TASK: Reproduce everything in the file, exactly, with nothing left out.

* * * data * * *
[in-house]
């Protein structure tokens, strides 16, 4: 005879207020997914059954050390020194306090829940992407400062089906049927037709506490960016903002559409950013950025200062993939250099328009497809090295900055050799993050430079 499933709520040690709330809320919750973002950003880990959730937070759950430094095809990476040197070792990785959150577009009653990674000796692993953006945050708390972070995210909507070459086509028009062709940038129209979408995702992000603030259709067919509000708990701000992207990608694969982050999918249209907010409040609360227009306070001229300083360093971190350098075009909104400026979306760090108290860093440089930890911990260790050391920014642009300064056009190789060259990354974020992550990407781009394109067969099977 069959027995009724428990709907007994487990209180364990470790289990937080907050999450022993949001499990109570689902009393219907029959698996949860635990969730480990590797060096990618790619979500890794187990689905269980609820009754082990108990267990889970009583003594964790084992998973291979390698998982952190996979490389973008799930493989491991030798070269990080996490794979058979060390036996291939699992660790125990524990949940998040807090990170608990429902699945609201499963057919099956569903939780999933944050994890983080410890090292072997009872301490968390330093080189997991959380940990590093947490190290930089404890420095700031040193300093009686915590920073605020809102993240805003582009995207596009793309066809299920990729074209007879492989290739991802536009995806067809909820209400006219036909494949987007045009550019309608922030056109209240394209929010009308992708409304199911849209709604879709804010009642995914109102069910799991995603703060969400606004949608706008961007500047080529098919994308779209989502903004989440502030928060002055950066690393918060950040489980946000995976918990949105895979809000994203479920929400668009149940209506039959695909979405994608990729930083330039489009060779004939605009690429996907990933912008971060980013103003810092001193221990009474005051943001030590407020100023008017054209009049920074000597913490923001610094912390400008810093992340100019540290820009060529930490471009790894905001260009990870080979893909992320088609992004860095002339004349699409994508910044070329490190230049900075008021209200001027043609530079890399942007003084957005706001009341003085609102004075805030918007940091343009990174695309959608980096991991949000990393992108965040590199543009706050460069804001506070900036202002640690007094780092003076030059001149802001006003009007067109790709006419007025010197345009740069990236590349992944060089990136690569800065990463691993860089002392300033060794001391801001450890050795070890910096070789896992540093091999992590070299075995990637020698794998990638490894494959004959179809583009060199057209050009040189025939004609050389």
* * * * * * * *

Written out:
[in-house]
């Protein structure tokens, strides 16, 4: 005879207020997914059954050390020194306090829940992407400062089906049927037709506490960016903002559409950013950025200062993939250099328009497809090295900055050799993050430079 499933709520040690709330809320919750973002950003880990959730937070759950430094095809990476040197070792990785959150577009009653990674000796692993953006945050708390972070995210909507070459086509028009062709940038129209979408995702992000603030259709067919509000708990701000992207990608694969982050999918249209907010409040609360227009306070001229300083360093971190350098075009909104400026979306760090108290860093440089930890911990260790050391920014642009300064056009190789060259990354974020992550990407781009394109067969099977 069959027995009724428990709907007994487990209180364990470790289990937080907050999450022993949001499990109570689902009393219907029959698996949860635990969730480990590797060096990618790619979500890794187990689905269980609820009754082990108990267990889970009583003594964790084992998973291979390698998982952190996979490389973008799930493989491991030798070269990080996490794979058979060390036996291939699992660790125990524990949940998040807090990170608990429902699945609201499963057919099956569903939780999933944050994890983080410890090292072997009872301490968390330093080189997991959380940990590093947490190290930089404890420095700031040193300093009686915590920073605020809102993240805003582009995207596009793309066809299920990729074209007879492989290739991802536009995806067809909820209400006219036909494949987007045009550019309608922030056109209240394209929010009308992708409304199911849209709604879709804010009642995914109102069910799991995603703060969400606004949608706008961007500047080529098919994308779209989502903004989440502030928060002055950066690393918060950040489980946000995976918990949105895979809000994203479920929400668009149940209506039959695909979405994608990729930083330039489009060779004939605009690429996907990933912008971060980013103003810092001193221990009474005051943001030590407020100023008017054209009049920074000597913490923001610094912390400008810093992340100019540290820009060529930490471009790894905001260009990870080979893909992320088609992004860095002339004349699409994508910044070329490190230049900075008021209200001027043609530079890399942007003084957005706001009341003085609102004075805030918007940091343009990174695309959608980096991991949000990393992108965040590199543009706050460069804001506070900036202002640690007094780092003076030059001149802001006003009007067109790709006419007025010197345009740069990236590349992944060089990136690569800065990463691993860089002392300033060794001391801001450890050795070890910096070789896992540093091999992590070299075995990637020698794998990638490894494959004959179809583009060199057209050009040189025939004609050389």